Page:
Could the disadvantages of working from home outweigh the benefits? With organizations having their workforce shift back to the office with the gradual re-opening of economies, does that mean that homeworking is not tenable? The only logical conclusion when you see organizations recalling their employees from the current working from home (WFH) to onsite work models, is that remote working is no longer viable!?

Initially, we resigned to teleworking because of its unexpected benefits, such as reduced risk of infections, flexibility and convenience and increased productivity. Employees are gradually becoming apathetic, and they want to go back to the office. Could it be that WFH may not be all it’s cracked up to be, at least for some job functions?

Professional and personal lives mash up

Working remotely means that our professional and personal lives are imperceptibly intertwined. It is one of the top disadvantages of working from home. To make matters worse, most of our abodes do not have suitable work environments; a home office that you may effectively execute your work. We end up converting our living or dining rooms into workspaces. You can only imagine the level of distraction and discomfort in such a set-up!

Physiological and psychological discomfort

It goes without saying that our home living arrangements makes working from home a sub-optimal experience. Consequently, the WFH set-up is mired with its limited space, lack of privacy and distractions. Yet another one of the disadvantages of working from home. The additional stress and strain on the employee may be in the form of:

  • Poor lighting;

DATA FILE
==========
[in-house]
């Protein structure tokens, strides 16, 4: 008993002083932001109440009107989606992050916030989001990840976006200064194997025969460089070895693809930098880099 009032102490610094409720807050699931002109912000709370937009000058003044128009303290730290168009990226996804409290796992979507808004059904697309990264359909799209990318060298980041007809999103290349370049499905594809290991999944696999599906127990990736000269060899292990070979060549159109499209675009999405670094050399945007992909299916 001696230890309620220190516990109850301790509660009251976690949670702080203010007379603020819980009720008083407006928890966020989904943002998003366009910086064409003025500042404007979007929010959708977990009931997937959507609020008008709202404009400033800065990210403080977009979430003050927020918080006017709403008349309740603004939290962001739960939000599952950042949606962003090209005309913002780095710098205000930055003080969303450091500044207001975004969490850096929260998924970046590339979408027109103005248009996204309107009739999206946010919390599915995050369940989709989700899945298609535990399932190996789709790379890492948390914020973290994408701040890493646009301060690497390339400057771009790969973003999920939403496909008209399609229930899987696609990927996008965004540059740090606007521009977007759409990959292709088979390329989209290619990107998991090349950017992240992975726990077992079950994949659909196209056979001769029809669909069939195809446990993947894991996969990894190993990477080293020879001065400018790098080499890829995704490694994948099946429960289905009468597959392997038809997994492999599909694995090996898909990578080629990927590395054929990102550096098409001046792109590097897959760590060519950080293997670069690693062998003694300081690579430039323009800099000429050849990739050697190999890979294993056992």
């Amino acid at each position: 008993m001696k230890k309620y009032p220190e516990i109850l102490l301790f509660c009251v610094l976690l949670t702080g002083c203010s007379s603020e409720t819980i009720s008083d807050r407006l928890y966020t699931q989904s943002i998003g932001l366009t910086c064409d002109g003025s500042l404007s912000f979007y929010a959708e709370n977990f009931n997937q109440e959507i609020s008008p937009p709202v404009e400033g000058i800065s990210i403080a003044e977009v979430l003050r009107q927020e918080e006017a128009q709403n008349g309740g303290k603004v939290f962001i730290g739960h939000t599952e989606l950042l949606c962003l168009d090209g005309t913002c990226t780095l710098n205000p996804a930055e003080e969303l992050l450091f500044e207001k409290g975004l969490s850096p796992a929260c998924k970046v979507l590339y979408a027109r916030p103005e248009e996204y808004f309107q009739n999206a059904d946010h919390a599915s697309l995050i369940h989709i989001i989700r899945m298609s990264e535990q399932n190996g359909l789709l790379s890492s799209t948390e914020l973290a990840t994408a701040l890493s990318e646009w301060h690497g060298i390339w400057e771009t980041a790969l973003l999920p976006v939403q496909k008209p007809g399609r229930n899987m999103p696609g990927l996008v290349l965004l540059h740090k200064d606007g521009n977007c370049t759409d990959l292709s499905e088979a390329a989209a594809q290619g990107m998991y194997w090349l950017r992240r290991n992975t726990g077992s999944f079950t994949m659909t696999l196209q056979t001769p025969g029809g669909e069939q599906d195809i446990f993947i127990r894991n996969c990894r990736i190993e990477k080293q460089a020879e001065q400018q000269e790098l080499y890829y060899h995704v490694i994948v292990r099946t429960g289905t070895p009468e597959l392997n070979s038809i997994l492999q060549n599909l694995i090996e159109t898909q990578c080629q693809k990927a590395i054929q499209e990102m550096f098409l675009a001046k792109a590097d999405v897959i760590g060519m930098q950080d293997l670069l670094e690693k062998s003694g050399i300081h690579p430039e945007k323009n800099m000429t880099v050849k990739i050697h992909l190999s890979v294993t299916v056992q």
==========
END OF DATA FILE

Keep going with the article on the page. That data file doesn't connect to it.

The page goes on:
• Inadequate ventilation;
  • Uncomfortable furniture;
  • Frequent distractions from family noise;
  • Reduced work-life-play balance;
  • The presence of other members at home can intrude on the privacy required for certain focused tasks, which eventually affects productivity;

This will inevitably affect one’s throughput and ultimately lead to burnout as a result of working longer hours each day, to ensure quality work.

Burnout and fatigue

A new poll from anonymous workplace chat app Blind suggests that about 68% of tech workers are feeling more burnt out at home than when they did while working in an office, while 60% report working more hours than they were pre-pandemic. This gives credence to the World Health Organization {WHO} warning that people have started experiencing COVID-19 fatigue. Of course, this is courtesy of teleworking!

Lack of networking and career stunting

When in the office, it is easier to network and position oneself for career acceleration. That is not necessarily the case when working from home, especially if you don’t have strong social and professional networks. This therefore makes working remotely to be alienating and one may feel that their career is getting stunted.

Employees generally want to excel at their place of work, which is made possible by the support structure, collaboration and friendship of colleagues. It is challenging to nurture this experience online. The young people who’ve recently joined the workforce on the WFH model, are at a risk of being unknown and as a result may easily be overlooked for promotions.

Lack of human connection

There are certain human attributes that technology cannot effectively mimic, which makes working from the office quite appealing. These include but are not limited to face-to-face collaboration, social interactions with fellow colleagues and mentoring.

After you’ve left the ready-made social environment of school, an office is a natural place to look for new people with whom you may share your interests and outlook to life. However, with no place to go to but just as many professional obligations, people working from home might have the flexibility to do everything except make new friends. Remote work is not a substitute for organic interaction.